Emirates SkyCargo: coronavirus outbreak the biggest challenge faced by air cargo
30 / 04 / 2020
Nabil Sultan, Emirates Divisional Senior Vice President Cargo
The current coronavirus outbreak is the biggest crisis ever faced by the air cargo industry, according to Nabil Sultan, divisional senior vice president of Emirates SkyCargo.
Speaking to Air Cargo News, Sultan said the outbreak had been more of challenge than all the previous crisis, such as the Icelandic volcano eruption, US container port strikes and global financial crisis, combined.
And he expected the ripple effect of the outbreak to be felt for years to come.
“This crisis alone, stands for everything and anything that we have ever faced in the past,” he said.
“The way the economy is going to be impacted post Covid-19 is of course something that remains to be seen, but it is going to be a difficult and challenging year ahead for a lot of businesses, whether small or large.
“And then you have to wonder what sort of impact it will have on consumer confidence and purchasing power – the ability to go out there and buy and go on holidays and spend money. This will definitely have a much larger impact in the long term.”
He said it may not be until 2023 that growth really begins to once again pick up.
Sultan said that when Emirates began suspending flights at the start of March, the cargo division quickly established a new network of core origins and destinations that could be catered for using its freighters and the cargo space in some passenger aircraft.
Sultan said: “We immediately embarked on a plan and by mid-March – after just two weeks – we were able to put together a network of destinations that we could start with immediately.
“We had to put this whole thing together fairly quickly and, as you can imagine, the demand was quite strong and we needed to sustain the whole supply chain.
“We started from there and today we have almost 60 cargo destinations that we operate to as Emirates using 50 aircraft — passenger B777-300ERs, plus our 12 B777F freighters.
“The objective was to ensure that we deploy substantial capacity in the key production markets, whether that be food or medicine, and then once that tonnage is in Dubai we are able to disseminate and distribute it across the world.”
The cargo business also implemented other changes. In order to create operational and cost efficiencies it switched from its dual-hub strategy to using only Dubai International (DXB) – previously freighter aircraft operated out of Dubai World Central and its passenger aircraft from DXB.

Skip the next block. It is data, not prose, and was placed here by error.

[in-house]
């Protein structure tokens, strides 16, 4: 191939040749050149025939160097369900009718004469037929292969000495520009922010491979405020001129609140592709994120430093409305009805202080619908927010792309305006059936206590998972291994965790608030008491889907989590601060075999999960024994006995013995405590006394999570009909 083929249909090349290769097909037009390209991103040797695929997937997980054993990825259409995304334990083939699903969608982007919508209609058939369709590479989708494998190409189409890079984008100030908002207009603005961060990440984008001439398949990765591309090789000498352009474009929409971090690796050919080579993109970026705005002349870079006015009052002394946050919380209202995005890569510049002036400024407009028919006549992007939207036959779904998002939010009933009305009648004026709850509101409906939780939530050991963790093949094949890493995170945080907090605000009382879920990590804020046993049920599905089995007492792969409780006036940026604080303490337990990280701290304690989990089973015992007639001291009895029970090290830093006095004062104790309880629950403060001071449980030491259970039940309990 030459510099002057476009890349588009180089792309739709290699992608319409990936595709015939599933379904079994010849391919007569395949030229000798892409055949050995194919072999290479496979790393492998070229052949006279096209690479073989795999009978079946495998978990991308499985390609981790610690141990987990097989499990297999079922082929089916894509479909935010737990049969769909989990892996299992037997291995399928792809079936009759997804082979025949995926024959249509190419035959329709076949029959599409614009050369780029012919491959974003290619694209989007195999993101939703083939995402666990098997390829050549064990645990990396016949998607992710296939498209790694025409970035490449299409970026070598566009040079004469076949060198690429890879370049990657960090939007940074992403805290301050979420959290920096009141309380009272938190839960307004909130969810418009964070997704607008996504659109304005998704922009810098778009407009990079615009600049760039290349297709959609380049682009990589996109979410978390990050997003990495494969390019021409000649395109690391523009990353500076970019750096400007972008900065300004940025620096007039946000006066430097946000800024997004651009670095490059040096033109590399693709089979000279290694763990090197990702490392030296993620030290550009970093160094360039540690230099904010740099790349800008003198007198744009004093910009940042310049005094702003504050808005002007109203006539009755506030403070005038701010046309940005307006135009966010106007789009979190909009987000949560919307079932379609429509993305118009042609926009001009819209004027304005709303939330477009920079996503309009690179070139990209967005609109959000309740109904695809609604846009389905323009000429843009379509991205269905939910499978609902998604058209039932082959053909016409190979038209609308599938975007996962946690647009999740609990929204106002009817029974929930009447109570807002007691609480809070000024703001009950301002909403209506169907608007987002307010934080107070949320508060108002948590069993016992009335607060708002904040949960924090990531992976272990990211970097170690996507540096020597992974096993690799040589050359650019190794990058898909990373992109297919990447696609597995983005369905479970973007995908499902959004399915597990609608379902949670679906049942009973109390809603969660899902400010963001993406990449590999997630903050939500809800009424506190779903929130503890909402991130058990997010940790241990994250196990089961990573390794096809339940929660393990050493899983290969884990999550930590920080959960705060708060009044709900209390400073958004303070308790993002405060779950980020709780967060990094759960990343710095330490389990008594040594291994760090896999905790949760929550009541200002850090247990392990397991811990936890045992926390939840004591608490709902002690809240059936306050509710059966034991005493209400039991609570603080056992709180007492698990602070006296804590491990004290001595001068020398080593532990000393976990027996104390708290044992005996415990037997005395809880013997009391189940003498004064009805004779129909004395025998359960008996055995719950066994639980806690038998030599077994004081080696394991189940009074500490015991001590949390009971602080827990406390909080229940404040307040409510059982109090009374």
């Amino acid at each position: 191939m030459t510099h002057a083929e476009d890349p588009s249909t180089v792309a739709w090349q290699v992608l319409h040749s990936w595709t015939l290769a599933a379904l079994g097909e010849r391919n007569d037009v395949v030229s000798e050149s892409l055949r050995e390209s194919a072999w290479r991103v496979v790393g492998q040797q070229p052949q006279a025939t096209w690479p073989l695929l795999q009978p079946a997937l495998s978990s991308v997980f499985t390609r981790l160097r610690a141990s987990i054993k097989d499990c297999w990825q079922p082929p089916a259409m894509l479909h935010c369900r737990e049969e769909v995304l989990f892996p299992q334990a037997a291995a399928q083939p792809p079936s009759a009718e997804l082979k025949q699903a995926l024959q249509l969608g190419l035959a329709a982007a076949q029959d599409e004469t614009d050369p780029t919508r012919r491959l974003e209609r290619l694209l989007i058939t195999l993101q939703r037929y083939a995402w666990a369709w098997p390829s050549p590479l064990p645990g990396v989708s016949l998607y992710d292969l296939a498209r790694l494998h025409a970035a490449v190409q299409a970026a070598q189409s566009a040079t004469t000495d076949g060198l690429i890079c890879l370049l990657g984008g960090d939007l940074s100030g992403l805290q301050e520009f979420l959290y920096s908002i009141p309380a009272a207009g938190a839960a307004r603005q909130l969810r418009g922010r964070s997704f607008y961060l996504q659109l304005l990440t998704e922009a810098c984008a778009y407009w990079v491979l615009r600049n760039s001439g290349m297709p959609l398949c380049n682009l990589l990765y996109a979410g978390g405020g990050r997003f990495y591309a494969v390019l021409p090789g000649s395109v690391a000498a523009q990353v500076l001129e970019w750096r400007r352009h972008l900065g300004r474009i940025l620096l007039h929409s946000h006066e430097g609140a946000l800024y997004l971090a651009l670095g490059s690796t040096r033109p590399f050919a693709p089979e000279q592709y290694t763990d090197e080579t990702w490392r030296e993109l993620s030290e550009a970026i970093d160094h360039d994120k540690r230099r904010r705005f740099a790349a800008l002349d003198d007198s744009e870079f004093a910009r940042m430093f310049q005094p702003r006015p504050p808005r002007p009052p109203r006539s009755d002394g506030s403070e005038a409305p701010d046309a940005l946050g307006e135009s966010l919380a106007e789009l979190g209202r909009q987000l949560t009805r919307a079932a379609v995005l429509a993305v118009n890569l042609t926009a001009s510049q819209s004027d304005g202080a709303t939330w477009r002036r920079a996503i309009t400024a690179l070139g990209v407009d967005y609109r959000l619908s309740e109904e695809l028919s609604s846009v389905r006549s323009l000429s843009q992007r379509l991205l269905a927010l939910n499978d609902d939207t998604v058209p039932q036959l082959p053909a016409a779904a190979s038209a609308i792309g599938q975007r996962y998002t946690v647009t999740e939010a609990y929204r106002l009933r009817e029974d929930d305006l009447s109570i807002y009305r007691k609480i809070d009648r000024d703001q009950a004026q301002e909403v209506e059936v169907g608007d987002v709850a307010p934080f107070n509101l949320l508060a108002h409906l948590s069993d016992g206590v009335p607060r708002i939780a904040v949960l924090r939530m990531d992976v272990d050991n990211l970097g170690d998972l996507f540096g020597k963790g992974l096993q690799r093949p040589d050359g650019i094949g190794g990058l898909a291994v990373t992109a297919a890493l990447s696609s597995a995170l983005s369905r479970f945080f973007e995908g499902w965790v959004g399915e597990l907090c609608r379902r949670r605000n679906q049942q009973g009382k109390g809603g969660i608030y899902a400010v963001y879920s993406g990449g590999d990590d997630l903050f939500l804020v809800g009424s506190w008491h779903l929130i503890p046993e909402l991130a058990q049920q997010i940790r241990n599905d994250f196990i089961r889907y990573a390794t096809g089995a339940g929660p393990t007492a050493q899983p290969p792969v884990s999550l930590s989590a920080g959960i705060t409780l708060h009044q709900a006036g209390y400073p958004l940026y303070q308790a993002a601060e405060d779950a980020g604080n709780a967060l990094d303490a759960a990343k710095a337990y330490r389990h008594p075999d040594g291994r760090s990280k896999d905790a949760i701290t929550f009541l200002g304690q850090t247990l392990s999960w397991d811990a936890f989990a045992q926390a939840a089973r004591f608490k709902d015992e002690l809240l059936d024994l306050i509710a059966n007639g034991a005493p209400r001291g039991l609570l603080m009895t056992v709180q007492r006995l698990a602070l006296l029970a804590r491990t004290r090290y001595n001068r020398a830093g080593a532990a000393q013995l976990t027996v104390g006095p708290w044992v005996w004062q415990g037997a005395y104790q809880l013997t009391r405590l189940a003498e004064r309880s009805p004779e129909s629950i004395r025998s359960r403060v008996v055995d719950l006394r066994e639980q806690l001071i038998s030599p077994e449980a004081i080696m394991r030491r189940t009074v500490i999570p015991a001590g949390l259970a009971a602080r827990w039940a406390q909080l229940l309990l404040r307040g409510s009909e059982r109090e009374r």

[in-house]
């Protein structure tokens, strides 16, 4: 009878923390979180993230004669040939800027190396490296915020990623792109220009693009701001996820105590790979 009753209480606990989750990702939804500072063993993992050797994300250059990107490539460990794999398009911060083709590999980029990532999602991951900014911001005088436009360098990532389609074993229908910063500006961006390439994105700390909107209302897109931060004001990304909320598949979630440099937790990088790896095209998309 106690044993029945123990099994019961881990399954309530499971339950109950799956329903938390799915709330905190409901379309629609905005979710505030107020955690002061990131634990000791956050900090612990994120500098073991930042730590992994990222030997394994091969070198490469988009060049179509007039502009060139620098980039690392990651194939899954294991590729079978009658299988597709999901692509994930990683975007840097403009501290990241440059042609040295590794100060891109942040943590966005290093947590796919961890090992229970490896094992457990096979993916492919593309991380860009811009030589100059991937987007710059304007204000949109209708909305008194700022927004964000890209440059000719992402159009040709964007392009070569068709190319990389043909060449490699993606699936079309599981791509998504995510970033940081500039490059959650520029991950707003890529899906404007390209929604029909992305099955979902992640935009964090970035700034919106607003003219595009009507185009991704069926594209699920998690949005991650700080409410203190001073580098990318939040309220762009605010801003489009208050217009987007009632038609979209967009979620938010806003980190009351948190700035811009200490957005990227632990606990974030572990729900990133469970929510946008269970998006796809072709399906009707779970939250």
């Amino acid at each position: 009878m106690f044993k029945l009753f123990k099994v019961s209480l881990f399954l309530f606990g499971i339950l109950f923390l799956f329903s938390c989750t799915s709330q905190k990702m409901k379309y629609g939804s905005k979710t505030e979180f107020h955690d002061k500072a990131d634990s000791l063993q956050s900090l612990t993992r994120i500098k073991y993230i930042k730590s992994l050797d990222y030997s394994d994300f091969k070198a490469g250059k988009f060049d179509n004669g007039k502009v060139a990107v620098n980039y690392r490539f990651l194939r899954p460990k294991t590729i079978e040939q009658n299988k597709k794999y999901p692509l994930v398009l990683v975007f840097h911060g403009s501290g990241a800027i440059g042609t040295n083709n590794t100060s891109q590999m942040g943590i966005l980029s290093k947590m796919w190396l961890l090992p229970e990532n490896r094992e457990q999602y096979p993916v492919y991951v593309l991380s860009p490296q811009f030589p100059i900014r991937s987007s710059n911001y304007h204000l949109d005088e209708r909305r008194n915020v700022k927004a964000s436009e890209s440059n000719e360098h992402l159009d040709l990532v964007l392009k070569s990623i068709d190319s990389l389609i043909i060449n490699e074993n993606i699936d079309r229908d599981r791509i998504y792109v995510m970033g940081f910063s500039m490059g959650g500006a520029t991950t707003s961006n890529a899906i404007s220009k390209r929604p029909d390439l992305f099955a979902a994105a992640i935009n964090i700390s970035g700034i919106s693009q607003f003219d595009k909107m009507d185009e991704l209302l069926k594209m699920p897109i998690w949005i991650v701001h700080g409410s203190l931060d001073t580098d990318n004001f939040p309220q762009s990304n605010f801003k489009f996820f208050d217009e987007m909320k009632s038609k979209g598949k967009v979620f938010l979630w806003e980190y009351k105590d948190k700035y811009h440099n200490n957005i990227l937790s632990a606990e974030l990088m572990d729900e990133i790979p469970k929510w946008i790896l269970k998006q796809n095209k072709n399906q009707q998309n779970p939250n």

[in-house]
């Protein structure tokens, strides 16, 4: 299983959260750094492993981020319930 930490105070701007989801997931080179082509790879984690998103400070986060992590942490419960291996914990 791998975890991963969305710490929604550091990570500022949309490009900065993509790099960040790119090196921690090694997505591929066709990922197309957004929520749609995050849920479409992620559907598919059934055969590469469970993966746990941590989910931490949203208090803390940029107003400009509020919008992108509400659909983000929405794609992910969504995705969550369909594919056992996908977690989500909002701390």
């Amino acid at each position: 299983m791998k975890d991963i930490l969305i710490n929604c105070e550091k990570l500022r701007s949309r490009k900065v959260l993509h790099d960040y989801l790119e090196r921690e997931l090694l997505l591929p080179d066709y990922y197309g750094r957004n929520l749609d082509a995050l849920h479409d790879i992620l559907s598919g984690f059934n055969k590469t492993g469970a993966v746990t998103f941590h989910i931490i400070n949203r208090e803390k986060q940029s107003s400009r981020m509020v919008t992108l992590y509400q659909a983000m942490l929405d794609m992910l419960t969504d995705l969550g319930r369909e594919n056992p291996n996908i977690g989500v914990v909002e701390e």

Sultan said that this move has the potential to create savings of as much as AED160m ($43m) per year.
Highlighting its efforts at keeping its staff and customers safe, the airline has set up thermal body temperature scanners at key locations at its hub in Dubai, as well as four sanitisation tunnels for employees and visitors to go through prior to entering the Emirates SkyCentral cargo terminal.
In addition, it is continuously disinfecting its cargo terminal, including the cargo handling and storage areas, customer reception areas and cargo drop-off and pick-up areas.
The carrier also disinfects its aircraft cargo holds and equipment including ULDs on a regular basis.
Looking to the medium-term future Sultan expects to see a gradual change in the market, with cargo capacity remaining tight.
“We are looking into our medium- and long-term plans in terms of how the market will react,” he said. “But I think looking at everything right now, there will probably be a gradual build-up of production as countries go back to some form of normality.
“The biggest factor of course is that passenger demand will not pick up as fast as one would perhaps think.
“It isn’t just a question of putting back the entire fleet and getting the passengers to come back.
“You have to consider the psychological impact, whether people will go on holiday. It is something that needs to be well thought out.
“The passenger demand will grow very slowly over maybe six months to a year and during that period cargo will be at the centre of movement in terms of making sure that supply continues to flow around the world.
“Whether that will be a sustainable demand beyond six months we don’t know.
“We shouldn’t forget that the world economy is probably expected to go south. That will probably have some impact on future production and probably have an impact on airfreight transportation and transportation globally in general, so that is something that one needs to be mindful of.
“But for the coming six months, I anticipate the demand will continue to be fairly strong throughout this whole epidemic.”